However, now i just consider that it was a temporary madness and i have no regrets, not one, about leaving. I consider the few months that i struggled after leaving with a dispassionate eye. Ultimately, by the end of my time with him i was so reliant on pleasing him to keep the status quo and it was a life of adrenalin that i think it was a cold turkey withdrawal issue.

Theladyloriana Sun 11-Sep-16 05:46:25

Thank you for your responses. The dc are with him now and he is not violent with them, but of course it is a terrible worry to think he can be emotionally abusive towards them.
I'd rather not go into specifics about how he was violent, as could be very identifying. Currently has them every other week end and a night during the week. Wants complete shared care. I'm in mediation with him and trying to sort things there but it's been hard. I'm sorry to hear you had a horrible experience but great that you moved on.

Vlier Sun 11-Sep-16 05:55:29

It will get better. It's just been nine months and you're not settled yet. Divorce is a major life event, it changes you.

I wasn't in the same situation as you but my break up (13 year EA relationship) was very very hard for me. I was severly depressed and didn't know what to do with myself. After about 1.5 years I started to feel better. I am now very happy.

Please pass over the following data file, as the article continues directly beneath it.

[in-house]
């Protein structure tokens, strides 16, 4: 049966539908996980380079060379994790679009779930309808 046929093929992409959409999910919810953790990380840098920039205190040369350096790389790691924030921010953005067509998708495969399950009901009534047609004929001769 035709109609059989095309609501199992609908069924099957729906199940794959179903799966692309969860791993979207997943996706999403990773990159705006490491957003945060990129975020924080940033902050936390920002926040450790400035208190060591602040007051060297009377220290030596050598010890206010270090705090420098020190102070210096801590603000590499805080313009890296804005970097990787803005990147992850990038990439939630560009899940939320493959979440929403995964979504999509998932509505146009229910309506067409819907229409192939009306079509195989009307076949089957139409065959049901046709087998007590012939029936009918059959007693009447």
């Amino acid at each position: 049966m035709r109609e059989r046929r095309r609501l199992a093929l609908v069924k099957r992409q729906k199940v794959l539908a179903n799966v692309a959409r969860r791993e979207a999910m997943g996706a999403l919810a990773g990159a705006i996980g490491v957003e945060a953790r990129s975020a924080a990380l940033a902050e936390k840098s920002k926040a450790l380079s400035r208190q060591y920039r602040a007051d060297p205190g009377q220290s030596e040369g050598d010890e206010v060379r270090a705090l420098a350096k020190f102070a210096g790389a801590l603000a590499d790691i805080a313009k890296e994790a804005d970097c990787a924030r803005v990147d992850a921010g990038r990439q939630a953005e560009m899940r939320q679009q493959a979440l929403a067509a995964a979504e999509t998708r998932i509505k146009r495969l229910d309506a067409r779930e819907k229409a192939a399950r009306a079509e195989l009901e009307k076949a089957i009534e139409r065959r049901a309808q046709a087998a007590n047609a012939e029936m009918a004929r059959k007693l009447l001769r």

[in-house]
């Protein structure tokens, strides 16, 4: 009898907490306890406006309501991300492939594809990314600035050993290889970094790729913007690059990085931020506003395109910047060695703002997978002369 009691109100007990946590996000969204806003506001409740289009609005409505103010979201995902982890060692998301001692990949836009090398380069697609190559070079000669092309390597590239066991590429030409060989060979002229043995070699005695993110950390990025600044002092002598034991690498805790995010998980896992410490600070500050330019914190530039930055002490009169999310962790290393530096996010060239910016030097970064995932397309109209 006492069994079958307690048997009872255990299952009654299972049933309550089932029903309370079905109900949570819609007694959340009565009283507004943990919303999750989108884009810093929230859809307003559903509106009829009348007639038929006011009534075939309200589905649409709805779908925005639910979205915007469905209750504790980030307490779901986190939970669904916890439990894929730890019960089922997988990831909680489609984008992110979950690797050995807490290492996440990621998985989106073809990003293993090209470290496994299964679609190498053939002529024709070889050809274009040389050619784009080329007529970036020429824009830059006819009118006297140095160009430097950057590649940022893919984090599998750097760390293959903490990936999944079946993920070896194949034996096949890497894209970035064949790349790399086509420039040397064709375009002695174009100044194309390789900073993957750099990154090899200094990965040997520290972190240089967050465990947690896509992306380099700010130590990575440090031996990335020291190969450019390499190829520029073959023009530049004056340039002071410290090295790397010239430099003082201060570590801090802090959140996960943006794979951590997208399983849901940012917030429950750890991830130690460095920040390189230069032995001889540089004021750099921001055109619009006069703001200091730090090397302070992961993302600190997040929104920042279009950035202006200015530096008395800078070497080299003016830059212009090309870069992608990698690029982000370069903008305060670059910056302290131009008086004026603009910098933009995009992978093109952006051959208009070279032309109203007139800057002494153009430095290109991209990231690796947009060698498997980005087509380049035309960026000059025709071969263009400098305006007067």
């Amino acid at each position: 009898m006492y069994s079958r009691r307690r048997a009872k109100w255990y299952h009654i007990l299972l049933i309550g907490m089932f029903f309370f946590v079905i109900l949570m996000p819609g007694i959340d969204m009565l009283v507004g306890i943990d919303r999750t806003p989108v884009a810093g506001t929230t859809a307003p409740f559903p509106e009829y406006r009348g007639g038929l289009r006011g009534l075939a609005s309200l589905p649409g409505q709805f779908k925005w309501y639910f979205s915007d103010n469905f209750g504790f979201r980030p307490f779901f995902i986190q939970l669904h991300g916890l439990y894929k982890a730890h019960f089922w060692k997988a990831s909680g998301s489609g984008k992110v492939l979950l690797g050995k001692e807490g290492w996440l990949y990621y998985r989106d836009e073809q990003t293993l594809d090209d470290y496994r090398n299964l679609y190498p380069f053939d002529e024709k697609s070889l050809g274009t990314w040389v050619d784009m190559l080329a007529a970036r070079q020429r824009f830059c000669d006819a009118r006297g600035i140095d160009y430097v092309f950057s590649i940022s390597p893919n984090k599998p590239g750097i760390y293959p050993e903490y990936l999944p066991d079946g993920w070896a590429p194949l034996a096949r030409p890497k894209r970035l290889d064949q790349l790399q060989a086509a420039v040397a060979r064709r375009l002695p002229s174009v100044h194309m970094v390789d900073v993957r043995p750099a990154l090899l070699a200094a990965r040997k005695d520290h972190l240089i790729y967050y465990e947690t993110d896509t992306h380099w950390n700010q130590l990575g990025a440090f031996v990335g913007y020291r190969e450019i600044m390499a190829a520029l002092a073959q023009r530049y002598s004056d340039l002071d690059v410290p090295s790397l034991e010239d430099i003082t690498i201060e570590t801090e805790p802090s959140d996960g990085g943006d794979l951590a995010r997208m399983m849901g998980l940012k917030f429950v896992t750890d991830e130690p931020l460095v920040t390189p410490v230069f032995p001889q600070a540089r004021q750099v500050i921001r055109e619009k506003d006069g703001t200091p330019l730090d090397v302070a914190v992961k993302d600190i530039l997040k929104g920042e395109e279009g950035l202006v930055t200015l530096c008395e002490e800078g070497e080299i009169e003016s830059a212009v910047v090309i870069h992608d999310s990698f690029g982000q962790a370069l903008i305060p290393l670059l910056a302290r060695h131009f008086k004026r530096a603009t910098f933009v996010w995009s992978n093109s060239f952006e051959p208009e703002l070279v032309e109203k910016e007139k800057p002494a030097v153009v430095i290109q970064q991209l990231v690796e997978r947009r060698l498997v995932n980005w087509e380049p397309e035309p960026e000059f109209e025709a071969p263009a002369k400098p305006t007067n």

Keep seeing the counseler. Keep going on. And a big hug from me.

Birdsgottafly Sun 11-Sep-16 06:03:06

I think that there's two seperate issues, getting over the lose of a serious relationship (that had lifelong goals attached) and missing your children.

I was Widowed and it's taken a long time to get over the lose of not only my DH, but also the life that I had planned out and the major life changes that can with the loss.

For years, I subconsciously didn't make anywhere I lived 'home'. I created a busy social life and studied as a Mature student. I just threw myself into 'life'.

I've since had an Emotiinally and physically abusive relationship. I found the links on the relationship board useful. I did as much reading about coming out of such a relationship, as possible. I've worked on my self esteem and got back into my old interests.

I don't know how you'd get past missing your children other than to get an interest and veiw the time away from them, as 'your' time.

Tbh, my Mum had my children, probably as much as your ex has yours and I enjoyed the break, but there's was no additional emotional stuff involved with them being with my Mum, in the way that there might be for you.

Tootoofunny Sun 11-Sep-16 06:05:09

I think you are grieving and it will take a long time.

there's more to it though if you're missing the kids when they're not there, that's normal to a certain extent, but I wonder how much is a legitimate fear for their wellbeing too?

Have you looked at the freedom programme www.freedomprogramme.co.uk